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Western Australia heads to “Destination India” with most ambitious trade and investment mission

WA accounted for 17 per cent of total goods trade between Australia and India.

By Roger Cook, MLA

What do a Geraldton fisherman, a Perth university Vice-Chancellor, a Pilbara mining executive and a Margaret River winemaker have in common?

They will all be in India tomorrow as part of the biggest ever business delegation ever to leave Western Australia.

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What unites these seemingly different operations is an eye to the future in the land of a billion opportunities. This is the most ambitious investment and trade mission so far since Australia re-opened its international border.

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There will be about 110 business people from 73 organisations, along with myself and the Minister for International Education and Culture and the Arts, David Templeman.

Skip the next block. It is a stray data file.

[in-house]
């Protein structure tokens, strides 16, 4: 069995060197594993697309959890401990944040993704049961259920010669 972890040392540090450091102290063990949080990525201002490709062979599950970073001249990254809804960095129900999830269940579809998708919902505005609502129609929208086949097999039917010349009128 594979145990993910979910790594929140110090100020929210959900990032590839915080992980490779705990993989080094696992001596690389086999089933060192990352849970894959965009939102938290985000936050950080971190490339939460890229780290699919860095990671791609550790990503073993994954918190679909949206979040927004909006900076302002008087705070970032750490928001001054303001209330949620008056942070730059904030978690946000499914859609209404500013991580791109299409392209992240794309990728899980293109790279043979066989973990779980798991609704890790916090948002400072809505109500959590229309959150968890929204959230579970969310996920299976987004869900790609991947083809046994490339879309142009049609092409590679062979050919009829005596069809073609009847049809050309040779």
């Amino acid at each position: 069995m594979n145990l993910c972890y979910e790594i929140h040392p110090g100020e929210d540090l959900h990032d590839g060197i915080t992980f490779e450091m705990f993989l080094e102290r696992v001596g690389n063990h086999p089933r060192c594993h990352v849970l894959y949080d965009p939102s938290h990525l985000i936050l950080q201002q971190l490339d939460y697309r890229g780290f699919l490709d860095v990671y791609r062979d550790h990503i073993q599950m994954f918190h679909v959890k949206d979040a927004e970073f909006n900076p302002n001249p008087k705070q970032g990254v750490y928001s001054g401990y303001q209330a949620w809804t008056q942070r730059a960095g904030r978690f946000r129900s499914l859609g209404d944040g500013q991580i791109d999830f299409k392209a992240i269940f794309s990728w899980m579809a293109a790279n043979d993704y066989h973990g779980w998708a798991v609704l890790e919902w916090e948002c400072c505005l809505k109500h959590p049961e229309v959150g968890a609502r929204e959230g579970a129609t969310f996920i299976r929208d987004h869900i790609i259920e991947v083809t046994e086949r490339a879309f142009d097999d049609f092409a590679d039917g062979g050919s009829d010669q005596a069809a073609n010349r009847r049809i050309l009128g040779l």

Where we are headed in the world’s second-most populous nation and the world’s largest democracy of around 1.4 billion.

But it is not just the size of India that makes it a key international market for WA.

India’s population is young and its economy is rapidly growing and changing. Their economy is diversifying through industrial and manufacturing growth and increased consumption from its rising middle class.

I have been spreading the message for some time now that WA is open for business and open for tourism; open for investors and open for workers and studies.

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WA has one of the strongest economies in the world matched with a safe and relaxed lifestyle reinforced by our world-leading COVID-19 management.

The Premier and I have both been on various strategic trips to key and emerging investment and trade markets to spread these messages

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They include Singapore (where tourism to WA in May bounced back exceptionally well), Indonesia, the United Kingdom, Germany, Italy, Ireland and Qatar.

This week I want a strong message to be heard that we are serious about our engagement with India and we want to lift the relationship.